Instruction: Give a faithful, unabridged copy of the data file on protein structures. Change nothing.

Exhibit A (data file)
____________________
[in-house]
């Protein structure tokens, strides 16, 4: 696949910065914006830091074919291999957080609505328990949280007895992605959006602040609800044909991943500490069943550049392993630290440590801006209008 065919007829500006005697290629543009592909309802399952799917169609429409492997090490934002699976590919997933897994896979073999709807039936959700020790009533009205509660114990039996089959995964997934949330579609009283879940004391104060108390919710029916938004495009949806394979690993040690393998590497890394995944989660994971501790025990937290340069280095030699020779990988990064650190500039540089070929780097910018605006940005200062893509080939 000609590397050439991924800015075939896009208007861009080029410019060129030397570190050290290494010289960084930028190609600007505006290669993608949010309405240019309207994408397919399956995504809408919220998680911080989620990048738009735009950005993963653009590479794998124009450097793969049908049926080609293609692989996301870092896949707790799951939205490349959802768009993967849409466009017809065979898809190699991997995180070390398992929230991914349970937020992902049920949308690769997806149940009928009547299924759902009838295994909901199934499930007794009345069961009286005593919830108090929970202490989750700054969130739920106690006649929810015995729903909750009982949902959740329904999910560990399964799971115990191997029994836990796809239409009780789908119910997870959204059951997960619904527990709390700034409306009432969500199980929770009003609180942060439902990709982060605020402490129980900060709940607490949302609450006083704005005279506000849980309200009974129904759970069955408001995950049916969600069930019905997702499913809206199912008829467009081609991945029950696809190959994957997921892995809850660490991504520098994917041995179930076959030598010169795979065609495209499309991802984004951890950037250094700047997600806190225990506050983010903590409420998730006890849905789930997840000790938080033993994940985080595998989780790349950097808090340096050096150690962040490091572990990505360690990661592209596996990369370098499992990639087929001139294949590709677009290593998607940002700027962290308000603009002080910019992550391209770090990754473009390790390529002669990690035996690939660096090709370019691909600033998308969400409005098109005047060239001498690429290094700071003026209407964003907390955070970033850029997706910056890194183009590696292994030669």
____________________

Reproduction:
[in-house]
């Protein structure tokens, strides 16, 4: 696949910065914006830091074919291999957080609505328990949280007895992605959006602040609800044909991943500490069943550049392993630290440590801006209008 065919007829500006005697290629543009592909309802399952799917169609429409492997090490934002699976590919997933897994896979073999709807039936959700020790009533009205509660114990039996089959995964997934949330579609009283879940004391104060108390919710029916938004495009949806394979690993040690393998590497890394995944989660994971501790025990937290340069280095030699020779990988990064650190500039540089070929780097910018605006940005200062893509080939 000609590397050439991924800015075939896009208007861009080029410019060129030397570190050290290494010289960084930028190609600007505006290669993608949010309405240019309207994408397919399956995504809408919220998680911080989620990048738009735009950005993963653009590479794998124009450097793969049908049926080609293609692989996301870092896949707790799951939205490349959802768009993967849409466009017809065979898809190699991997995180070390398992929230991914349970937020992902049920949308690769997806149940009928009547299924759902009838295994909901199934499930007794009345069961009286005593919830108090929970202490989750700054969130739920106690006649929810015995729903909750009982949902959740329904999910560990399964799971115990191997029994836990796809239409009780789908119910997870959204059951997960619904527990709390700034409306009432969500199980929770009003609180942060439902990709982060605020402490129980900060709940607490949302609450006083704005005279506000849980309200009974129904759970069955408001995950049916969600069930019905997702499913809206199912008829467009081609991945029950696809190959994957997921892995809850660490991504520098994917041995179930076959030598010169795979065609495209499309991802984004951890950037250094700047997600806190225990506050983010903590409420998730006890849905789930997840000790938080033993994940985080595998989780790349950097808090340096050096150690962040490091572990990505360690990661592209596996990369370098499992990639087929001139294949590709677009290593998607940002700027962290308000603009002080910019992550391209770090990754473009390790390529002669990690035996690939660096090709370019691909600033998308969400409005098109005047060239001498690429290094700071003026209407964003907390955070970033850029997706910056890194183009590696292994030669």